One of the best things you can hear in a retail store is, “I was just walking by and spotted this and I had to have it.”
Because it leads to an unexpected purchase. That’s where the real money is in retail because shoppers haven’t searched a dozen sites on every feature and benefit or half a dozen others for the lowest price in mint, used, or questionable condition.
That’s the goal of every merchant – to sell the want, not the need.
Unfortunately, a lot of retailers still think they’re in the need business. Hence the moniker, “Get them in and get them out quickly.”
There was a trend several years ago to place all the jeans and slacks on hangers in one area, and tops in another. The thinking was the person who is just looking for pants wants to see all their options in one place.
But let’s face it - jeans just aren’t riveting, no matter how many rivets they have on the pockets. And dress or casual pants don’t hold many surprises. And putting dozens of brands of jeans all together on racks just drove shoppers away.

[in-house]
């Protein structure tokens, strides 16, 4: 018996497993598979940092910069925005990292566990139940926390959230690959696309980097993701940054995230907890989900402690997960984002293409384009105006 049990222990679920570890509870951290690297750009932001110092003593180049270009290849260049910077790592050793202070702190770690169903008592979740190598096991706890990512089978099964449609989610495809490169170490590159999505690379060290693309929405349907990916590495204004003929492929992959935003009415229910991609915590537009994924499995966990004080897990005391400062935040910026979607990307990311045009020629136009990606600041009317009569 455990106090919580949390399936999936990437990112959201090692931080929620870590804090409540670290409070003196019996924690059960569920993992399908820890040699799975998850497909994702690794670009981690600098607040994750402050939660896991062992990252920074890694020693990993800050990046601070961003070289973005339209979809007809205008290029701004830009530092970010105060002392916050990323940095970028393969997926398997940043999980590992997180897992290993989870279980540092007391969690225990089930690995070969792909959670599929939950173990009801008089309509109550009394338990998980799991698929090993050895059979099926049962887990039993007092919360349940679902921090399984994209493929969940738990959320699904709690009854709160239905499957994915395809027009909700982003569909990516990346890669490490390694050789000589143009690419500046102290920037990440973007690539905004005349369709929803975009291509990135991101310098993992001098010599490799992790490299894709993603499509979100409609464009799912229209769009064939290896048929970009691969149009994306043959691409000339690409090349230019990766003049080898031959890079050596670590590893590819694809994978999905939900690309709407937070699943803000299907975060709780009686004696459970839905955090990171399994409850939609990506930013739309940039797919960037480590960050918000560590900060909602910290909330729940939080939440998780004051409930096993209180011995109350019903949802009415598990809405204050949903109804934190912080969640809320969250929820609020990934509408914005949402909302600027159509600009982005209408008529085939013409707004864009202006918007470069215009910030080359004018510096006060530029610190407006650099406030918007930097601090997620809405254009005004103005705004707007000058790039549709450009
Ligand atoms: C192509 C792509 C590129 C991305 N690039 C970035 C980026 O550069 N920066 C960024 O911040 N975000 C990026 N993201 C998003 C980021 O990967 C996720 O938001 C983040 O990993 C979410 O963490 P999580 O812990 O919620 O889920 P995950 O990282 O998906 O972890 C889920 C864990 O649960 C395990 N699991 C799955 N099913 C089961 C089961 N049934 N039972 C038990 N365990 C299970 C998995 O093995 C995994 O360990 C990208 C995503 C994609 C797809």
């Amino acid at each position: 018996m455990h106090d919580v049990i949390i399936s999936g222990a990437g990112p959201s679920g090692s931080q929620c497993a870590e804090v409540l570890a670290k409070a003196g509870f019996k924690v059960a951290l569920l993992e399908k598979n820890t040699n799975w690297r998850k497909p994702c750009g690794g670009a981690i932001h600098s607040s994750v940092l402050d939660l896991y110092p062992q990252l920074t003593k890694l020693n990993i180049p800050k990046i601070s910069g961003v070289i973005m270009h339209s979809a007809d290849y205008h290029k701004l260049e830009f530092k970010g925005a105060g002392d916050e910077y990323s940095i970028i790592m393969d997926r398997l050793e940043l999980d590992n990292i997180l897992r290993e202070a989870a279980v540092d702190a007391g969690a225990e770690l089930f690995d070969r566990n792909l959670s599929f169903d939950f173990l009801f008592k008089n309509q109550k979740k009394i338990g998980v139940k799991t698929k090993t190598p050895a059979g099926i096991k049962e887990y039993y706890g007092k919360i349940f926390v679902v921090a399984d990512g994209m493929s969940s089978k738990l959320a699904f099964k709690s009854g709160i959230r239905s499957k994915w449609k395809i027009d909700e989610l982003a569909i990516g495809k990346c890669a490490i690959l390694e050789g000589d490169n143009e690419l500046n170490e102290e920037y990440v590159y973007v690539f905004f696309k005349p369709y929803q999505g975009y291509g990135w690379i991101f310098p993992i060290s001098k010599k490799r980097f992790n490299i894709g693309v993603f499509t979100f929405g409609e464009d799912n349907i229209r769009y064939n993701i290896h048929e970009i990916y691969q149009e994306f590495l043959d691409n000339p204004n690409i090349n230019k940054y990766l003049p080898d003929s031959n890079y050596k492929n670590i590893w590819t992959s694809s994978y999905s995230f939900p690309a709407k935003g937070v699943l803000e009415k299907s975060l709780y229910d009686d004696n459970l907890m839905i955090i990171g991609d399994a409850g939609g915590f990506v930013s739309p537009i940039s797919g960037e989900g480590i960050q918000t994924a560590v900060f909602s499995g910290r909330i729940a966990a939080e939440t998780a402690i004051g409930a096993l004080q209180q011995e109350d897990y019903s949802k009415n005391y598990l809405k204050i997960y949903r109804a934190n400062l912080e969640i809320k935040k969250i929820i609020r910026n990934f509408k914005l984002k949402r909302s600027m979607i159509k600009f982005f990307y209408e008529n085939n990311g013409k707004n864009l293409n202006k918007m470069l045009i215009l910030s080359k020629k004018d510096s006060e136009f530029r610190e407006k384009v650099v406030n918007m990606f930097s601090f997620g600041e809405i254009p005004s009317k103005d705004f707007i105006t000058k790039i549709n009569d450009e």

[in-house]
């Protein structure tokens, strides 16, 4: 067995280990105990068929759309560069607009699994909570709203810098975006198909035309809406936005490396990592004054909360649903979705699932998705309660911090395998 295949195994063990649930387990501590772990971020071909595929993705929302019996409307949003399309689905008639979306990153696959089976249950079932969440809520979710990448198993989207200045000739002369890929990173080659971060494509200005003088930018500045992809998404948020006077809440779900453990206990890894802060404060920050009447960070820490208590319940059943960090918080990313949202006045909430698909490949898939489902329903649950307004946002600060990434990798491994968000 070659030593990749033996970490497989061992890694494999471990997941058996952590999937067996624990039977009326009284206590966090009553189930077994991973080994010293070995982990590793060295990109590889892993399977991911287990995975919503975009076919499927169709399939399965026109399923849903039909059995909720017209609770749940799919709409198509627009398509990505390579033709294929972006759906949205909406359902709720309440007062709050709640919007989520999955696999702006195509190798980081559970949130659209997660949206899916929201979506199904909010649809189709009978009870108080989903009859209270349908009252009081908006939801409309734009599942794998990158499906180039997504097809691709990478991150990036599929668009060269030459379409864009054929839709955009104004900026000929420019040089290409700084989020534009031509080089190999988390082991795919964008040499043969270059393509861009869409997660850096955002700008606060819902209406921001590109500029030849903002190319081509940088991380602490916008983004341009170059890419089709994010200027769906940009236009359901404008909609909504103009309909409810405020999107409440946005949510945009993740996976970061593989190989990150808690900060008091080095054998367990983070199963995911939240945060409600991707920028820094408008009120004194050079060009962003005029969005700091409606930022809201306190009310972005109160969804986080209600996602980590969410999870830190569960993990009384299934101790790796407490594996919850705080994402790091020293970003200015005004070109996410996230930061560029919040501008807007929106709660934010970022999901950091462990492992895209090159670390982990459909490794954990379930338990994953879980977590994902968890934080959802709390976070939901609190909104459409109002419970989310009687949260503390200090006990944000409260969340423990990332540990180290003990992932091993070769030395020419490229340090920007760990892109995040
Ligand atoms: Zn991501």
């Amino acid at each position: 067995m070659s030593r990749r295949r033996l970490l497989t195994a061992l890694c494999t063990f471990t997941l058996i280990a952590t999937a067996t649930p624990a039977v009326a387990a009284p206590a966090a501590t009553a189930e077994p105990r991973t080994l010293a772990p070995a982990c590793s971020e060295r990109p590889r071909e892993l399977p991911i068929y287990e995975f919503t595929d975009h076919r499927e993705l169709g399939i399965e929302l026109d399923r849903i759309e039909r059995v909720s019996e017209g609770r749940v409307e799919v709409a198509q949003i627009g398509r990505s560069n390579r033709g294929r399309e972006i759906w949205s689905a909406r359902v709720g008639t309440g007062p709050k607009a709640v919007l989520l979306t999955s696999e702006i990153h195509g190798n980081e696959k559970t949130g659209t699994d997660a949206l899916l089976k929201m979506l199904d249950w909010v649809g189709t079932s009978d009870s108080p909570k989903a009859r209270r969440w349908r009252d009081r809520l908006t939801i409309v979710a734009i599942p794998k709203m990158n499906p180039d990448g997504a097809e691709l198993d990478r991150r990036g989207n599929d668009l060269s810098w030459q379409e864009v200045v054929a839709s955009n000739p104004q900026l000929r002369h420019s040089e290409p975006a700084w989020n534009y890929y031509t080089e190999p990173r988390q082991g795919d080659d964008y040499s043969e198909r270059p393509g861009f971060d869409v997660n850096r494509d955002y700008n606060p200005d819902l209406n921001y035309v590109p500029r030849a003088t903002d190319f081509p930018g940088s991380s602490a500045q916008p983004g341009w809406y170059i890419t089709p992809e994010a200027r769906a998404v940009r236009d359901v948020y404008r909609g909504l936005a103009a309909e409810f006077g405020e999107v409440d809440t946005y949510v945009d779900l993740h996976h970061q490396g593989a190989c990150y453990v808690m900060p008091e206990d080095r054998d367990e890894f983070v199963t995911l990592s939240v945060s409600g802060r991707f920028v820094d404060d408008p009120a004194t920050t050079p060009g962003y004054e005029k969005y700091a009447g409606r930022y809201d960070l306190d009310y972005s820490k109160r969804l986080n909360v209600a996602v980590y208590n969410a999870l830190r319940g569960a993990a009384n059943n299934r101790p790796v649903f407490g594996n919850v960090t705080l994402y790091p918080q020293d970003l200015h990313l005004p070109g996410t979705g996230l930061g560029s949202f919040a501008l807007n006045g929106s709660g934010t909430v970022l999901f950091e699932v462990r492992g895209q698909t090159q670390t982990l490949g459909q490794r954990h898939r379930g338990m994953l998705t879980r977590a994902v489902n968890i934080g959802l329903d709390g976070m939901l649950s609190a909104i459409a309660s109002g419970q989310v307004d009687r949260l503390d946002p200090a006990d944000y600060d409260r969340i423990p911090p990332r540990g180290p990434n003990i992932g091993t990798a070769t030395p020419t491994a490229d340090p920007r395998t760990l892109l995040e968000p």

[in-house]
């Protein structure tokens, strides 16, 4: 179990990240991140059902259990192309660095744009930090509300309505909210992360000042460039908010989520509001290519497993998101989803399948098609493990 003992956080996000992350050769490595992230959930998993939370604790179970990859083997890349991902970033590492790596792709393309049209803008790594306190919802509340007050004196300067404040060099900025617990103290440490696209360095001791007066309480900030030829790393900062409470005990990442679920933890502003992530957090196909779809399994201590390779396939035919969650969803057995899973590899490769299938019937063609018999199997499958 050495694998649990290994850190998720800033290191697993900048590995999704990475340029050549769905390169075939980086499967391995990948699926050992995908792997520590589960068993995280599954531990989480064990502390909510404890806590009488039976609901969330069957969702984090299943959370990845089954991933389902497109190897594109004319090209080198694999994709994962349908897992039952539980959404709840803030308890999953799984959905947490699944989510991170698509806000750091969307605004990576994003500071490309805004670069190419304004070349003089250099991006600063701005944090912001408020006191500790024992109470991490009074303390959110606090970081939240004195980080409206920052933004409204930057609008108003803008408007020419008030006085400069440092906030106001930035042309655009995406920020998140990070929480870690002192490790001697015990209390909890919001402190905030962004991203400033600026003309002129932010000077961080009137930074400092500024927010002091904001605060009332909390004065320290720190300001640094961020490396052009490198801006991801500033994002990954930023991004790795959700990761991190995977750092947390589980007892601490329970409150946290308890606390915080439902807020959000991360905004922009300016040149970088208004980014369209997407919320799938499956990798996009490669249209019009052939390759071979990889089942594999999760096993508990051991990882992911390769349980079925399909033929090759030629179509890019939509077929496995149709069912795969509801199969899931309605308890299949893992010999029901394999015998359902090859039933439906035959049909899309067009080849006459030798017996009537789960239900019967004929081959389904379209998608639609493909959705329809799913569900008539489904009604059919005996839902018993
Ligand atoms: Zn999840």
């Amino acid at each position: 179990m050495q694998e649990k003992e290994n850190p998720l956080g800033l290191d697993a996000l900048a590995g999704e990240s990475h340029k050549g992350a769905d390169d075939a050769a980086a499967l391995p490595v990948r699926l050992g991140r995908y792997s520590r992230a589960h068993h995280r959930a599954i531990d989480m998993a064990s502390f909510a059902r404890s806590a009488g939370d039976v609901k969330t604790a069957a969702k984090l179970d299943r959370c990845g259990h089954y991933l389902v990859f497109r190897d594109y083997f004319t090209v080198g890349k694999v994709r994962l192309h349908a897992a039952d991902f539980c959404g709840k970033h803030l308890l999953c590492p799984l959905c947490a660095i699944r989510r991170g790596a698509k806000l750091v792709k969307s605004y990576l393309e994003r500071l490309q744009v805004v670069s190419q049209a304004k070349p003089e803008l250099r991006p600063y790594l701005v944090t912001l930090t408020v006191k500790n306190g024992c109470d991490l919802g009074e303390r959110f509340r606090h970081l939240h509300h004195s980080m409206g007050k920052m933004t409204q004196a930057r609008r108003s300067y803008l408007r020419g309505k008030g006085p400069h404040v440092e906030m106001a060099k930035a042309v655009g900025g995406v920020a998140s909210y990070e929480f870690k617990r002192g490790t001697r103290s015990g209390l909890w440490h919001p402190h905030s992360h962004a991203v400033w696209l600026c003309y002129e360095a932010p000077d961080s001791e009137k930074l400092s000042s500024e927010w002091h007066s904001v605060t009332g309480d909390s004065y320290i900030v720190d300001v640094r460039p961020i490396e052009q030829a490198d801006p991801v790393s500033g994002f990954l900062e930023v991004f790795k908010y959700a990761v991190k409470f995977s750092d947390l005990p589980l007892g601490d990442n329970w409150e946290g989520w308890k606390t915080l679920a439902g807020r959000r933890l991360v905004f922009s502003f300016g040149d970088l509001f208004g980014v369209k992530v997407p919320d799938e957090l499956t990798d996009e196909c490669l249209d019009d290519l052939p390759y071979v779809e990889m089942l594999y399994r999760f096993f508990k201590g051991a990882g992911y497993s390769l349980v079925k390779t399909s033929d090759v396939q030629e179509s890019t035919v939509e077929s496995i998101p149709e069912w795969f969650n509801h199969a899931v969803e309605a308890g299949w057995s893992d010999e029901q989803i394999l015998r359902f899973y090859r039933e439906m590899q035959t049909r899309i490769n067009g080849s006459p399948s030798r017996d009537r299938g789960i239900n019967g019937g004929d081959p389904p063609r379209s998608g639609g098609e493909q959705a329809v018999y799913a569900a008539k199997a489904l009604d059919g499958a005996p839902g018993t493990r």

As I've said in my books, shoppers wanted little areas of discovery where they could immediately see differences.
Pant sales went down, stores reversed course, and order was returned.
That also killed average tickets as well.
Shoppers found no surprise or delight and never saw anything unexpected that made them take notice.
In my last post, I referred to it as "serendipity" – that shoppers discover items or services they didn’t set out to buy – but did. Merchandising is one way, demonstration is another, and you can even bring it into your selling.
The New York Times has cited qualitative data that showed people fall into three distinct groups.
Some were called “non-encounterers,” people who see through a tight focus.
Other people were “occasional encounterers”, who stumbled into moments of serendipity now and then.
And finally, “super-encounterers”, who reported that happy surprises popped up wherever they looked.
While there are those people who only want what they want, non-encounters, they shouldn’t be running retail stores.
Retail brilliance comes from "surprise and delight", not "efficient and predictable".